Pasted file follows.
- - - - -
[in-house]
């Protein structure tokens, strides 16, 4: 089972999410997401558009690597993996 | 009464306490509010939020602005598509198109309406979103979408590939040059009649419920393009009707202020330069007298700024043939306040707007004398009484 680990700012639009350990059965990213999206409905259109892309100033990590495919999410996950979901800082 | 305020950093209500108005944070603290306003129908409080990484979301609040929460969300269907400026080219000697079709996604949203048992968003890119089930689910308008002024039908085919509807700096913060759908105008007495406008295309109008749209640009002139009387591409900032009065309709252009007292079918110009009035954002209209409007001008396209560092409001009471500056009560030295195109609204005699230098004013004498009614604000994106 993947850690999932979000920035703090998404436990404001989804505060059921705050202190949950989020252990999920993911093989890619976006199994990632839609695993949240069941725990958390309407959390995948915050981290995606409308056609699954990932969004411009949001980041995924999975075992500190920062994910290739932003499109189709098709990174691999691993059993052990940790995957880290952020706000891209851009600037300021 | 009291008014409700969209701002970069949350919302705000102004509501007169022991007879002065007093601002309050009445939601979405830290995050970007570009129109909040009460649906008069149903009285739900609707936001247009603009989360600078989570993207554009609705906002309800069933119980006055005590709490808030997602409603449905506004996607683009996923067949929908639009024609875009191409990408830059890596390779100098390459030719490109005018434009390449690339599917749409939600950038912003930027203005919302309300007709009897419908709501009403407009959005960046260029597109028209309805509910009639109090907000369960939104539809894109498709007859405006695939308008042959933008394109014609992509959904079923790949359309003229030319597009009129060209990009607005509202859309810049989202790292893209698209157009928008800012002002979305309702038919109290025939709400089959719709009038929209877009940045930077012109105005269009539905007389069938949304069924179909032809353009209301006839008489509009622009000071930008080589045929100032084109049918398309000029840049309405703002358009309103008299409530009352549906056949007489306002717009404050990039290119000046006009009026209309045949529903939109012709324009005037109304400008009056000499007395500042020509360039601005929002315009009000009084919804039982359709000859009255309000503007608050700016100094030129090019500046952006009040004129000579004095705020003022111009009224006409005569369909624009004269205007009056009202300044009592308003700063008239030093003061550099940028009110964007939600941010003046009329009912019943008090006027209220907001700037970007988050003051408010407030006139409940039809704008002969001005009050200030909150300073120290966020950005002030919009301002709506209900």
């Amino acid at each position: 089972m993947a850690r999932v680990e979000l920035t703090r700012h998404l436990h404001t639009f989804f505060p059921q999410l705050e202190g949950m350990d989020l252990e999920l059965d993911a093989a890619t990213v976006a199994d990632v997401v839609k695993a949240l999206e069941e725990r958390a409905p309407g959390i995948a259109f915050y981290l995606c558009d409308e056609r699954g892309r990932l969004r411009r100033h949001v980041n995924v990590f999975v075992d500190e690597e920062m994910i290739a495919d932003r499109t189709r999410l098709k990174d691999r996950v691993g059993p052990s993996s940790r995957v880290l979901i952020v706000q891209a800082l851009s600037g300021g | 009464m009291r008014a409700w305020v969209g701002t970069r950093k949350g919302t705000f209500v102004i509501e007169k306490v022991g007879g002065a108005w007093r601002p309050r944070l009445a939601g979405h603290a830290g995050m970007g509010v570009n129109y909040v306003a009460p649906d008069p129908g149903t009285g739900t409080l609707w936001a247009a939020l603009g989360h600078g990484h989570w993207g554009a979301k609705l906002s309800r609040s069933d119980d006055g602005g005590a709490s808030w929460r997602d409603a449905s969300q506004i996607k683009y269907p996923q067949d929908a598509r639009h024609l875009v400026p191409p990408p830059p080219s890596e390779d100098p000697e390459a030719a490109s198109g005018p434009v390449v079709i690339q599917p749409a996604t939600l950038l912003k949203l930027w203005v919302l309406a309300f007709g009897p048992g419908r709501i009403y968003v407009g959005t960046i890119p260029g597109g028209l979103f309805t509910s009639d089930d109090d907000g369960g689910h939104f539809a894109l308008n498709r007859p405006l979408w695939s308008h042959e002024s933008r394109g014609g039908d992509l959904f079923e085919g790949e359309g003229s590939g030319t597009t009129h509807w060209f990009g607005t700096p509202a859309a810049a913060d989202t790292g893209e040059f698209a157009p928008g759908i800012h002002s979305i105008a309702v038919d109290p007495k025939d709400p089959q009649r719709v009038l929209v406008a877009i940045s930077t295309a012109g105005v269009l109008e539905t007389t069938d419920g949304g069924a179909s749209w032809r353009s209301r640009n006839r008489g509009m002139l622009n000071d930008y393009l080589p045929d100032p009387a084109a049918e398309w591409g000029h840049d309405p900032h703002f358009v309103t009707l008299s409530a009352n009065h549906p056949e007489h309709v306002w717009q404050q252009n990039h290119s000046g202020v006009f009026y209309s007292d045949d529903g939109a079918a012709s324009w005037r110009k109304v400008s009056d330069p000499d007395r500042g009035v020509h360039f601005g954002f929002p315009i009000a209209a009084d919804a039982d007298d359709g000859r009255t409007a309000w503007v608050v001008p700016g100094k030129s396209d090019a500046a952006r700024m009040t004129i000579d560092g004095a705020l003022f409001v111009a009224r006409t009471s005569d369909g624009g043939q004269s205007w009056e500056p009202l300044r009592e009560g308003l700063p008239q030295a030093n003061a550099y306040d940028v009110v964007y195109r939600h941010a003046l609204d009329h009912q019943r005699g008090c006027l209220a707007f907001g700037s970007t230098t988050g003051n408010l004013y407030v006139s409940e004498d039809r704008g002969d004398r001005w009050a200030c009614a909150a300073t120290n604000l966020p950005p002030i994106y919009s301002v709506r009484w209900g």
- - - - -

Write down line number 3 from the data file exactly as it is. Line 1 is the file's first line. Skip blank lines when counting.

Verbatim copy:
């Amino acid at each position: 089972m993947a850690r999932v680990e979000l920035t703090r700012h998404l436990h404001t639009f989804f505060p059921q999410l705050e202190g949950m350990d989020l252990e999920l059965d993911a093989a890619t990213v976006a199994d990632v997401v839609k695993a949240l999206e069941e725990r958390a409905p309407g959390i995948a259109f915050y981290l995606c558009d409308e056609r699954g892309r990932l969004r411009r100033h949001v980041n995924v990590f999975v075992d500190e690597e920062m994910i290739a495919d932003r499109t189709r999410l098709k990174d691999r996950v691993g059993p052990s993996s940790r995957v880290l979901i952020v706000q891209a800082l851009s600037g300021g | 009464m009291r008014a409700w305020v969209g701002t970069r950093k949350g919302t705000f209500v102004i509501e007169k306490v022991g007879g002065a108005w007093r601002p309050r944070l009445a939601g979405h603290a830290g995050m970007g509010v570009n129109y909040v306003a009460p649906d008069p129908g149903t009285g739900t409080l609707w936001a247009a939020l603009g989360h600078g990484h989570w993207g554009a979301k609705l906002s309800r609040s069933d119980d006055g602005g005590a709490s808030w929460r997602d409603a449905s969300q506004i996607k683009y269907p996923q067949d929908a598509r639009h024609l875009v400026p191409p990408p830059p080219s890596e390779d100098p000697e390459a030719a490109s198109g005018p434009v390449v079709i690339q599917p749409a996604t939600l950038l912003k949203l930027w203005v919302l309406a309300f007709g009897p048992g419908r709501i009403y968003v407009g959005t960046i890119p260029g597109g028209l979103f309805t509910s009639d089930d109090d907000g369960g689910h939104f539809a894109l308008n498709r007859p405006l979408w695939s308008h042959e002024s933008r394109g014609g039908d992509l959904f079923e085919g790949e359309g003229s590939g030319t597009t009129h509807w060209f990009g607005t700096p509202a859309a810049a913060d989202t790292g893209e040059f698209a157009p928008g759908i800012h002002s979305i105008a309702v038919d109290p007495k025939d709400p089959q009649r719709v009038l929209v406008a877009i940045s930077t295309a012109g105005v269009l109008e539905t007389t069938d419920g949304g069924a179909s749209w032809r353009s209301r640009n006839r008489g509009m002139l622009n000071d930008y393009l080589p045929d100032p009387a084109a049918e398309w591409g000029h840049d309405p900032h703002f358009v309103t009707l008299s409530a009352n009065h549906p056949e007489h309709v306002w717009q404050q252009n990039h290119s000046g202020v006009f009026y209309s007292d045949d529903g939109a079918a012709s324009w005037r110009k109304v400008s009056d330069p000499d007395r500042g009035v020509h360039f601005g954002f929002p315009i009000a209209a009084d919804a039982d007298d359709g000859r009255t409007a309000w503007v608050v001008p700016g100094k030129s396209d090019a500046a952006r700024m009040t004129i000579d560092g004095a705020l003022f409001v111009a009224r006409t009471s005569d369909g624009g043939q004269s205007w009056e500056p009202l300044r009592e009560g308003l700063p008239q030295a030093n003061a550099y306040d940028v009110v964007y195109r939600h941010a003046l609204d009329h009912q019943r005699g008090c006027l209220a707007f907001g700037s970007t230098t988050g003051n408010l004013y407030v006139s409940e004498d039809r704008g002969d004398r001005w009050a200030c009614a909150a300073t120290n604000l966020p950005p002030i994106y919009s301002v709506r009484w209900g």